7 Ways to Save Money in College

7 Ways to Save Money in College

Updated on June 28, 2021

College can be expensive. Books, late-night pizza, supplies, travel, and room décor are just a few typical expenses you’ll probably want to plan for in your college budget. And that’s on top of tuition, room and board, and any academic supplies you might need.

If you’re looking for ways to get started earning and saving money in college, check out this list below.

1. Set Short- and Long-Term Goals

Financial goal setting is critical to any successful savings plan, and now is the perfect time to put that lesson into practice. Think about a special expense you’ll want to spend money on over the coming months. Maybe it’s holiday presents, spring break, or study abroad. It’s important to save for these purchases early on so that you can comfortably afford them when the time comes.

There are many benefits to saving ahead of time for a planned expense. First and foremost, the earlier you start saving, the easier it’ll be to achieve your goal. If you save a little over a longer period of time, you’ll be less likely to notice the effects of having less to spend. This will help you quickly become accustomed to paying yourself first. When you have a concrete “want,” you’ll be more likely to stay motivated to save, which can give you confidence to establish bigger saving goals in the future.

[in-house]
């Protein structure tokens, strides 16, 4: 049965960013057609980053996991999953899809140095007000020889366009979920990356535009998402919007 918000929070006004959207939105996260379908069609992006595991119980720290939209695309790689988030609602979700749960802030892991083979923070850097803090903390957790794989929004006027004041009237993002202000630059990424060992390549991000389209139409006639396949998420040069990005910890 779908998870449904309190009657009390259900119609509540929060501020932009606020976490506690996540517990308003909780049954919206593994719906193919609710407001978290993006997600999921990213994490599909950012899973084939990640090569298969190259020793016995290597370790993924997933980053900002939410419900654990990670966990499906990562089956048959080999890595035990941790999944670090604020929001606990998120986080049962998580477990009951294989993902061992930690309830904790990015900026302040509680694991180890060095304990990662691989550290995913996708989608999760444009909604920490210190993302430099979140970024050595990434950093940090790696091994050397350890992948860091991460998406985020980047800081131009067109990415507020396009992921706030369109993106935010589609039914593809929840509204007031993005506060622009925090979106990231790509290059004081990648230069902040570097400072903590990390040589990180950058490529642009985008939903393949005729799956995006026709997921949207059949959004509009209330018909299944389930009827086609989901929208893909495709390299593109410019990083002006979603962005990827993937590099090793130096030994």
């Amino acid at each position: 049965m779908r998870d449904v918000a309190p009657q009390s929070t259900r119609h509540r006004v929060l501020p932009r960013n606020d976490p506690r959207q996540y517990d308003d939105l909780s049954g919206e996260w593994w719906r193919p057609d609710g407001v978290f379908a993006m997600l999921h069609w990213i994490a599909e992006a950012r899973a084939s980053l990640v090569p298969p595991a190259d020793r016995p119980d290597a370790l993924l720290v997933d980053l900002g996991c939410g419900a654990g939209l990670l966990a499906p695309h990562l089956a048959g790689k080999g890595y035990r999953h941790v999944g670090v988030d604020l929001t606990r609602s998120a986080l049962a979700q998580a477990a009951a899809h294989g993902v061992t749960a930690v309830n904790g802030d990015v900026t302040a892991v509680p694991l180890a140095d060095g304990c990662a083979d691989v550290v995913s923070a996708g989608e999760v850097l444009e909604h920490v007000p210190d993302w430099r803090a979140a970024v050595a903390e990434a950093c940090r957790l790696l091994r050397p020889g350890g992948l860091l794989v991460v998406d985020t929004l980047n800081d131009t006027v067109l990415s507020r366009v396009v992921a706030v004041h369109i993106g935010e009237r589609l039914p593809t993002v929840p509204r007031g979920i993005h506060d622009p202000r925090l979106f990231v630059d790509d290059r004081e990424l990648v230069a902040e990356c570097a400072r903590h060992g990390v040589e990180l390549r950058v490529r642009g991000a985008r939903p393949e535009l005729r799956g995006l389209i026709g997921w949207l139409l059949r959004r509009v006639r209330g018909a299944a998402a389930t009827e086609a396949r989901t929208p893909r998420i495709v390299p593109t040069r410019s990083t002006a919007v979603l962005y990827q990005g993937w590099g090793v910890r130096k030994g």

In addition to setting short-term goals, it’s time to think long term. This could include chipping away at your student loan balance early, saving up to relocate to a new area, buying a new car, or getting a head start on retirement. When it comes to saving, it’s never too early.

2. Find Part-Time Employment During the School Year

A few hours a week of part-time work can go a long way toward helping you achieve your financial goals. The money you save from a summer job can help, but without income during the school year, you may find yourself with a dwindling account balance. Extra income can help you cover unexpected expenses, preserving your summer earnings.

Many colleges have job boards where you can find on-campus employment, like resident assistants, IT support staff, or peer tutors. But don’t limit your search there. If you love coffee, see if you can pick up a shift or two at the local coffee shop. If you’re a movie buff, consider working at a local theater on evenings and weekends. Just keep in mind that if you’re serious about saving what you earn, you’ll want to choose a job that won’t tempt you to spend your earnings, like your favorite retail store.

3. Automate Your Savings

If your employer offers direct deposit, take advantage of it. You can set up automatic payments to be transferred into your savings account. One of the benefits of automated savings is you don’t have to remember to transfer the money into the account. And even better, you don’t see it, which makes it much easier to avoid spending it. Start slow by putting half of your paycheck into a separate savings account and using the other half to cover your monthly budget. If you need to adjust, you can, but try to save as much as possible first.

To help keep track of your progress, use a bullet journal.

4. Embrace Thriftiness